When it comes to fitness, the exercise technique is just as important as the idea of exercising to burn calories in the first place. If you’ve been to the gym or around people obsessed with weight training, you know that I am talking about the correct stance and speed while lifting weights to achieve the best results.
If it sounds too technical, let me break it down for you along with fitness experts and help you choose between fast and slow resistance training to achieve the body of your dreams:
So, let’s first take the case of slow repetitions
Just as the name suggests, the idea is to simply take it slowww… Basically, you lift weights upwards, against gravity, you can take a pause and hold it for 3-5 seconds before bringing the weight back down.
Not to mention, during this downward motion, it is important to keep the movement of the body part bearing the weight slow and controlled instead of simply giving in to the gravitational pull. Remember, resisting gravity is key here.
Pros of taking it slow: “Decreasing the speed of weightlifting creates more tension in your muscles, as a result of which, they get tired and respond by growing,” says Grand Master Akshar, celebrity fitness trainer, and lifestyle coach.
This also boosts your metabolism, and makes you stronger.
In fact, slowing down the tempo allows you to focus on your form and make sure your movement is correct. This can also lead to a greater range of motion, better neuromuscular control, reduced momentum, reduced risk of injury, and better muscle gains according to Dr. Kruti Khemani, a renowned sports physiotherapist.
Cons of taking it slow: Fortunately, there isn’t much dirt on this method of weight training as Khemani says, “The only disadvantage of slow reps in weight training in women is that they may unknowingly develop muscle bulk over time and the aesthetic result of this might not be something that they wanted.”
Additionally, a 2012 study showed that slow resistance training can be tedious, time-consuming, and more challenging, especially, when lifting heavier weights.
Another study published in the Journal of Strength and Conditioning Research showed that slow lifting can be great for overall muscle activation, but, when it comes to activating one specific target muscle, it isn’t so effective.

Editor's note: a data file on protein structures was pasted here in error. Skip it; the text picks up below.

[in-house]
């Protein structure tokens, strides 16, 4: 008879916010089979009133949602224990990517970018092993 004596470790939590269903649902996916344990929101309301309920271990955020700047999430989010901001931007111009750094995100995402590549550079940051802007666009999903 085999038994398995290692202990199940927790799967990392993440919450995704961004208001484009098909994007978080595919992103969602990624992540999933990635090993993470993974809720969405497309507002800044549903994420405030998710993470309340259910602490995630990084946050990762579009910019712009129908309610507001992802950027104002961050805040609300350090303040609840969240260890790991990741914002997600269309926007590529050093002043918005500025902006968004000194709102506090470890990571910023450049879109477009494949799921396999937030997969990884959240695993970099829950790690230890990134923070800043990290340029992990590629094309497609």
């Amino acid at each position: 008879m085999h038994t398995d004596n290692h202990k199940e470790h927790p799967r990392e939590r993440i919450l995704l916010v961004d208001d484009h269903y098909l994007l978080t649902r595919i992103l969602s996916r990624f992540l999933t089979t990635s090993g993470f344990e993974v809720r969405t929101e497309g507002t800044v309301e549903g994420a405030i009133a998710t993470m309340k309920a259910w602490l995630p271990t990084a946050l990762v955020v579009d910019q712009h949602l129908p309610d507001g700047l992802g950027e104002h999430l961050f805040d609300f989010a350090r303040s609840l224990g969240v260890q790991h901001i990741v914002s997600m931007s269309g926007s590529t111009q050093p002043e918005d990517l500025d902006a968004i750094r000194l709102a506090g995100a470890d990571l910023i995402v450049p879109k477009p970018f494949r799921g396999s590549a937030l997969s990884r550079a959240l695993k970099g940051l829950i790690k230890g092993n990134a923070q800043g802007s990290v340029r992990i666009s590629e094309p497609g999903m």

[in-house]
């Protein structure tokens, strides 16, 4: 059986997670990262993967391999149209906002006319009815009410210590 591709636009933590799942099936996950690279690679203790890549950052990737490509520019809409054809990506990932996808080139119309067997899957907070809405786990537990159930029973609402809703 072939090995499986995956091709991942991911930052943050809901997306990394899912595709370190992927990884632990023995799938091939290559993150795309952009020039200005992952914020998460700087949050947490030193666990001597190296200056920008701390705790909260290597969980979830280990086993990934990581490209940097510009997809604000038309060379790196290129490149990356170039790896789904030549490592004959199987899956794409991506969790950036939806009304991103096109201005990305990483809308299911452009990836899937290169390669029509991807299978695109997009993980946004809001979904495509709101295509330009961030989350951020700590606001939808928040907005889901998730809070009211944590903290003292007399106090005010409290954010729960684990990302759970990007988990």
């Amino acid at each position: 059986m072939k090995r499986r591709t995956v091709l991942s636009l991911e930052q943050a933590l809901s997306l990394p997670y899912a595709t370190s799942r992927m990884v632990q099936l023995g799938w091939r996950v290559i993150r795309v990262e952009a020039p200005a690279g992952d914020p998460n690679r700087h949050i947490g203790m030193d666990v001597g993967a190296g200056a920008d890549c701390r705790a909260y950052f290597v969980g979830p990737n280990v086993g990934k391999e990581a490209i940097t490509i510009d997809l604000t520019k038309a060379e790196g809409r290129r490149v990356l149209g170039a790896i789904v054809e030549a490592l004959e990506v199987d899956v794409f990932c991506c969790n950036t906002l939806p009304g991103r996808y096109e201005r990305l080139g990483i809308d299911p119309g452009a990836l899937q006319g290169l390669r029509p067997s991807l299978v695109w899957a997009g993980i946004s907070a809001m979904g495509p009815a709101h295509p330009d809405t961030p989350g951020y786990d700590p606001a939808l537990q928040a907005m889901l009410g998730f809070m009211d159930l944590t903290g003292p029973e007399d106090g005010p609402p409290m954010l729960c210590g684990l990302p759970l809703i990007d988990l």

Who should do it?: While Akshar suggests slow weight training with light weights for beginners; Khemani says that anyone looking for overall muscle strengthening can do slow repetitions. She also mentions that it depends on the goal of an individual and the desired benefits of slow weight training can be reaped by changing the amount of weight being lifted.
It’s time to speed up ladies as it’s the curious case of fast repetitions
When your weightlifting speed hits around one repetition per second, you’re on the path of reaping benefits of fast resistance training, my friend. Basically, there’s minimal or no resting time during the set.
Pros of doing it fast: “Fast repetitions can help you gain strength and build muscle endurance,” says Khemani.
Akshar is quick to add, “Weight training at a faster pace involves a greater overall muscle engagement and build muscle endurance.”
Plus, fast repetitions put muscles through less tension as there’s less time involved in pulling the weights according to him.
Cons of doing it fast: Ladies, faster reps also mean faster exhaustion of the muscles. And the exhausted muscles are obviously more prone to injury. In fact, Akshar points out that during faster movements, your form and alignment can be compromised and that faster repetitions are not very effective in building muscle mass in the body either. Not to mention, moving fast and furious while lifting heavy weights can make your life miserable too.
Who should do it?: “Anyone looking to gain muscle strength, power, and endurance would benefit from fast reps,” Khemani suggests.
Finally, which one’s the winner?
I am sure it’s already clear that fast repetitions can help you shed weight. However, slow repetitions can help you build muscle and boost your metabolism too. So, you can either choose one from the above depending on your goals and what suits you in general or you can simply use a combination of fast and slow repetitions—especially during weight maintenance—and reap the benefits of both.